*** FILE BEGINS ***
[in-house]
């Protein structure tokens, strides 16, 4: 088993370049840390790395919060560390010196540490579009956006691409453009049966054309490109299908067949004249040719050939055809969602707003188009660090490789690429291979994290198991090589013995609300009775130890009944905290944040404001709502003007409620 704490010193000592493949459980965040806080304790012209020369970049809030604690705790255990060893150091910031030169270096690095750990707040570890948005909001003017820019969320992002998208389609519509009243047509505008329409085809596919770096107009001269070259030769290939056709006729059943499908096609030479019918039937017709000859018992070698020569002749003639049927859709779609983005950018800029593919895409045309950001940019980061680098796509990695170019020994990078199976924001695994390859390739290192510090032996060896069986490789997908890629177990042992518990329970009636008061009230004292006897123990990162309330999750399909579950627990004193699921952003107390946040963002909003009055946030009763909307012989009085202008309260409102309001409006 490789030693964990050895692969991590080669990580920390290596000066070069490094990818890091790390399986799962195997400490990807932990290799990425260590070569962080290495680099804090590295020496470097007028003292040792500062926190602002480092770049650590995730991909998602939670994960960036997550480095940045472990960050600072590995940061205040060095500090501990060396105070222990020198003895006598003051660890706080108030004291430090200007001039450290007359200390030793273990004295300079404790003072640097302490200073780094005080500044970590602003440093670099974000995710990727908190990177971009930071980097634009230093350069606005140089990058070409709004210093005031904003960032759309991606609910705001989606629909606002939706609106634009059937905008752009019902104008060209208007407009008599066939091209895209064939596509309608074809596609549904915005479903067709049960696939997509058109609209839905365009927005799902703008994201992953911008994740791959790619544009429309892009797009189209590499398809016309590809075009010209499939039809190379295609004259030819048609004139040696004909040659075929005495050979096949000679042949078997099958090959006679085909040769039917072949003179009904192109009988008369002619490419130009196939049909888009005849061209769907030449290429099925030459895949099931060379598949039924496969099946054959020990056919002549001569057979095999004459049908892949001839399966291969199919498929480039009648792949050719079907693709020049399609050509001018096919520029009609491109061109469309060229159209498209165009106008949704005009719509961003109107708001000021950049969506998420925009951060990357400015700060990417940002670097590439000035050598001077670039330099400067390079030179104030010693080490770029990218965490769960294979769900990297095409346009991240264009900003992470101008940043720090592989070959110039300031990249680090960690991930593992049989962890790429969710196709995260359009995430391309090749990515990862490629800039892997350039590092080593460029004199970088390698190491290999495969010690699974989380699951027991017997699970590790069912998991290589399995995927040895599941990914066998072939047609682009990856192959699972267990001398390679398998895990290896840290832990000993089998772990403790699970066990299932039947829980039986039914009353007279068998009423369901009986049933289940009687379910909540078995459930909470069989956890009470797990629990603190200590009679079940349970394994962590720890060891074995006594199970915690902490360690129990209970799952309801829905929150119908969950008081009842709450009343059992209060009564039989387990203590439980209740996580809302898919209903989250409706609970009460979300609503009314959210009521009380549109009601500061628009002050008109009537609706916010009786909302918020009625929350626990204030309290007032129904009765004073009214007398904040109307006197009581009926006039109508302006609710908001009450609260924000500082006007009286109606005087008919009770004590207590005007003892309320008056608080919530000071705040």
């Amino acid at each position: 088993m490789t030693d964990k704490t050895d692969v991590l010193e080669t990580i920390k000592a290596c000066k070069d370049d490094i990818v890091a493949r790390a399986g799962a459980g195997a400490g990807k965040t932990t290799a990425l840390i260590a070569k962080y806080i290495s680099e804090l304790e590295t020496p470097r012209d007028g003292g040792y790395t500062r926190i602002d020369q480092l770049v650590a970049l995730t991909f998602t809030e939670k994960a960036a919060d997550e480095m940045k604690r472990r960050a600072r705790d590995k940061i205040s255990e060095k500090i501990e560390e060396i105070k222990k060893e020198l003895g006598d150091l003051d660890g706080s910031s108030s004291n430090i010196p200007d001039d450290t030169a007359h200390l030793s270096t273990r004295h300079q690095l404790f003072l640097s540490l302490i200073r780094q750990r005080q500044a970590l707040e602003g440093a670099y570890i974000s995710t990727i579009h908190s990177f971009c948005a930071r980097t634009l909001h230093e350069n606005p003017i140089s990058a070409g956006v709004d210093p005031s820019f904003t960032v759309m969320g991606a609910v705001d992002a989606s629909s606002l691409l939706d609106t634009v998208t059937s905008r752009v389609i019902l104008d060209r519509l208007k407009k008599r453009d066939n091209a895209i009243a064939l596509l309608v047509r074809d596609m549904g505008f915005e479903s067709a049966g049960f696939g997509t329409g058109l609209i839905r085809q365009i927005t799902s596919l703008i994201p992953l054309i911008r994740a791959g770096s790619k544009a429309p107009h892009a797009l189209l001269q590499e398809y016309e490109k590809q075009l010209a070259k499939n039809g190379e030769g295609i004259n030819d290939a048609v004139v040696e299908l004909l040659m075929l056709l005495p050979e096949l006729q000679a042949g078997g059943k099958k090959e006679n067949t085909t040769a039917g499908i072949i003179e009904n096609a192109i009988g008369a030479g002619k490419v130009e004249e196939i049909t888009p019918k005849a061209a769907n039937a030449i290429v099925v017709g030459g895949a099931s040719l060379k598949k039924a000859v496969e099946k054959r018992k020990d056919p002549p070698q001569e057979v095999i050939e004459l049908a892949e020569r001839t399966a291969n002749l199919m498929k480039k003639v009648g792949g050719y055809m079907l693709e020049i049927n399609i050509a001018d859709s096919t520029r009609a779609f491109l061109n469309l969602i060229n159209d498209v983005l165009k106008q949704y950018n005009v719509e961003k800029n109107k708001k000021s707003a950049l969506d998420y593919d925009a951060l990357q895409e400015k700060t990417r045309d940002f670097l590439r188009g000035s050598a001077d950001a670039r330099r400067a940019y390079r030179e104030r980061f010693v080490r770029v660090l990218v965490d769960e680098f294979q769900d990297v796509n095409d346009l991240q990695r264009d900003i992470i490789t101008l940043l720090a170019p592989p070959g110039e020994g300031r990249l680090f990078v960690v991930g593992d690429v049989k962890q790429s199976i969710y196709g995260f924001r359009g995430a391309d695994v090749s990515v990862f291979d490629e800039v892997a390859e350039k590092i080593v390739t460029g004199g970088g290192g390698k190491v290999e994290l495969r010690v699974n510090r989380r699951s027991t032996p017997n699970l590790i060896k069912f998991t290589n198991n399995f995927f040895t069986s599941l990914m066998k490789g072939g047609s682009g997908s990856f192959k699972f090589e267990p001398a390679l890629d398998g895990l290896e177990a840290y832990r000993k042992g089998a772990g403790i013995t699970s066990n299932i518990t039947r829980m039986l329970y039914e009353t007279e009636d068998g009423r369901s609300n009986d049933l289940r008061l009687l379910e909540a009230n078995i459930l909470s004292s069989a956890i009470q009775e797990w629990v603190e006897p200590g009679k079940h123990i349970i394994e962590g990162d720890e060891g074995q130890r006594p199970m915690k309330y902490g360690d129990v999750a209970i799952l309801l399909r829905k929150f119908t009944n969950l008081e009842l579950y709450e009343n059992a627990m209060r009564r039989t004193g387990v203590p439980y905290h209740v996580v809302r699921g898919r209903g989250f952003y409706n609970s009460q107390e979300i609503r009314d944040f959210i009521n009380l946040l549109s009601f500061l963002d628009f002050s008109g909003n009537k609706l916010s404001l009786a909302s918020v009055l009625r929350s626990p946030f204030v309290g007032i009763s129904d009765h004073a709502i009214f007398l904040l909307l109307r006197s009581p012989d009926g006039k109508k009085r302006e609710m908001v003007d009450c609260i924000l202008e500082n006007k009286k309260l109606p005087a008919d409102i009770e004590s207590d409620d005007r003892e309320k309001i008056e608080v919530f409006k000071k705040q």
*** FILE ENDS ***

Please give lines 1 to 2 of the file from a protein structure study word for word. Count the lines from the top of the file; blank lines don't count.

[in-house]
């Protein structure tokens, strides 16, 4: 088993370049840390790395919060560390010196540490579009956006691409453009049966054309490109299908067949004249040719050939055809969602707003188009660090490789690429291979994290198991090589013995609300009775130890009944905290944040404001709502003007409620 704490010193000592493949459980965040806080304790012209020369970049809030604690705790255990060893150091910031030169270096690095750990707040570890948005909001003017820019969320992002998208389609519509009243047509505008329409085809596919770096107009001269070259030769290939056709006729059943499908096609030479019918039937017709000859018992070698020569002749003639049927859709779609983005950018800029593919895409045309950001940019980061680098796509990695170019020994990078199976924001695994390859390739290192510090032996060896069986490789997908890629177990042992518990329970009636008061009230004292006897123990990162309330999750399909579950627990004193699921952003107390946040963002909003009055946030009763909307012989009085202008309260409102309001409006 490789030693964990050895692969991590080669990580920390290596000066070069490094990818890091790390399986799962195997400490990807932990290799990425260590070569962080290495680099804090590295020496470097007028003292040792500062926190602002480092770049650590995730991909998602939670994960960036997550480095940045472990960050600072590995940061205040060095500090501990060396105070222990020198003895006598003051660890706080108030004291430090200007001039450290007359200390030793273990004295300079404790003072640097302490200073780094005080500044970590602003440093670099974000995710990727908190990177971009930071980097634009230093350069606005140089990058070409709004210093005031904003960032759309991606609910705001989606629909606002939706609106634009059937905008752009019902104008060209208007407009008599066939091209895209064939596509309608074809596609549904915005479903067709049960696939997509058109609209839905365009927005799902703008994201992953911008994740791959790619544009429309892009797009189209590499398809016309590809075009010209499939039809190379295609004259030819048609004139040696004909040659075929005495050979096949000679042949078997099958090959006679085909040769039917072949003179009904192109009988008369002619490419130009196939049909888009005849061209769907030449290429099925030459895949099931060379598949039924496969099946054959020990056919002549001569057979095999004459049908892949001839399966291969199919498929480039009648792949050719079907693709020049399609050509001018096919520029009609491109061109469309060229159209498209165009106008949704005009719509961003109107708001000021950049969506998420925009951060990357400015700060990417940002670097590439000035050598001077670039330099400067390079030179104030010693080490770029990218965490769960294979769900990297095409346009991240264009900003992470101008940043720090592989070959110039300031990249680090960690991930593992049989962890790429969710196709995260359009995430391309090749990515990862490629800039892997350039590092080593460029004199970088390698190491290999495969010690699974989380699951027991017997699970590790069912998991290589399995995927040895599941990914066998072939047609682009990856192959699972267990001398390679398998895990290896840290832990000993089998772990403790699970066990299932039947829980039986039914009353007279068998009423369901009986049933289940009687379910909540078995459930909470069989956890009470797990629990603190200590009679079940349970394994962590720890060891074995006594199970915690902490360690129990209970799952309801829905929150119908969950008081009842709450009343059992209060009564039989387990203590439980209740996580809302898919209903989250409706609970009460979300609503009314959210009521009380549109009601500061628009002050008109009537609706916010009786909302918020009625929350626990204030309290007032129904009765004073009214007398904040109307006197009581009926006039109508302006609710908001009450609260924000500082006007009286109606005087008919009770004590207590005007003892309320008056608080919530000071705040």